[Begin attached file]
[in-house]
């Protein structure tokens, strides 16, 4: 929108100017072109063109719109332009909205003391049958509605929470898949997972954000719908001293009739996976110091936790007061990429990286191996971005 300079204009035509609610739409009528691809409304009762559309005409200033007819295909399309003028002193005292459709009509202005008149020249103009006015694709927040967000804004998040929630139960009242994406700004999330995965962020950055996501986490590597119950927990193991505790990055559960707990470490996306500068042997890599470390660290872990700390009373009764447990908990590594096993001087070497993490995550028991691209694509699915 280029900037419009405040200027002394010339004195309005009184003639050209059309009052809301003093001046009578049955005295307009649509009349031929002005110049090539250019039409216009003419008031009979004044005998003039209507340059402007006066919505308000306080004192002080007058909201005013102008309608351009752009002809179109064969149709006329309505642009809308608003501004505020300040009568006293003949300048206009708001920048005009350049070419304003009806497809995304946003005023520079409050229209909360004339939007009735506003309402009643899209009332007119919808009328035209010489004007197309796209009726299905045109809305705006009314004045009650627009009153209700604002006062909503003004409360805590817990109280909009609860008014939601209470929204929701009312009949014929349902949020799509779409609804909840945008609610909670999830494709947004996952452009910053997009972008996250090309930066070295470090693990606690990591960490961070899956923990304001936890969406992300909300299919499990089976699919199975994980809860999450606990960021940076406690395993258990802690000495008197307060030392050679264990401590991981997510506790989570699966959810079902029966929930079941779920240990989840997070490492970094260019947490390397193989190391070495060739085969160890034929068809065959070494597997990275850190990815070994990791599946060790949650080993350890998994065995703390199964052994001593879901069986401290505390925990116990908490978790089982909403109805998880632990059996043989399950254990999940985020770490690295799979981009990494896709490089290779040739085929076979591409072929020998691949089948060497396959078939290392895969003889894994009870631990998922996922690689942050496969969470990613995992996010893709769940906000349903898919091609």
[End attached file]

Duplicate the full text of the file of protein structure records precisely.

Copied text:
[in-house]
């Protein structure tokens, strides 16, 4: 929108100017072109063109719109332009909205003391049958509605929470898949997972954000719908001293009739996976110091936790007061990429990286191996971005 300079204009035509609610739409009528691809409304009762559309005409200033007819295909399309003028002193005292459709009509202005008149020249103009006015694709927040967000804004998040929630139960009242994406700004999330995965962020950055996501986490590597119950927990193991505790990055559960707990470490996306500068042997890599470390660290872990700390009373009764447990908990590594096993001087070497993490995550028991691209694509699915 280029900037419009405040200027002394010339004195309005009184003639050209059309009052809301003093001046009578049955005295307009649509009349031929002005110049090539250019039409216009003419008031009979004044005998003039209507340059402007006066919505308000306080004192002080007058909201005013102008309608351009752009002809179109064969149709006329309505642009809308608003501004505020300040009568006293003949300048206009708001920048005009350049070419304003009806497809995304946003005023520079409050229209909360004339939007009735506003309402009643899209009332007119919808009328035209010489004007197309796209009726299905045109809305705006009314004045009650627009009153209700604002006062909503003004409360805590817990109280909009609860008014939601209470929204929701009312009949014929349902949020799509779409609804909840945008609610909670999830494709947004996952452009910053997009972008996250090309930066070295470090693990606690990591960490961070899956923990304001936890969406992300909300299919499990089976699919199975994980809860999450606990960021940076406690395993258990802690000495008197307060030392050679264990401590991981997510506790989570699966959810079902029966929930079941779920240990989840997070490492970094260019947490390397193989190391070495060739085969160890034929068809065959070494597997990275850190990815070994990791599946060790949650080993350890998994065995703390199964052994001593879901069986401290505390925990116990908490978790089982909403109805998880632990059996043989399950254990999940985020770490690295799979981009990494896709490089290779040739085929076979591409072929020998691949089948060497396959078939290392895969003889894994009870631990998922996922690689942050496969969470990613995992996010893709769940906000349903898919091609």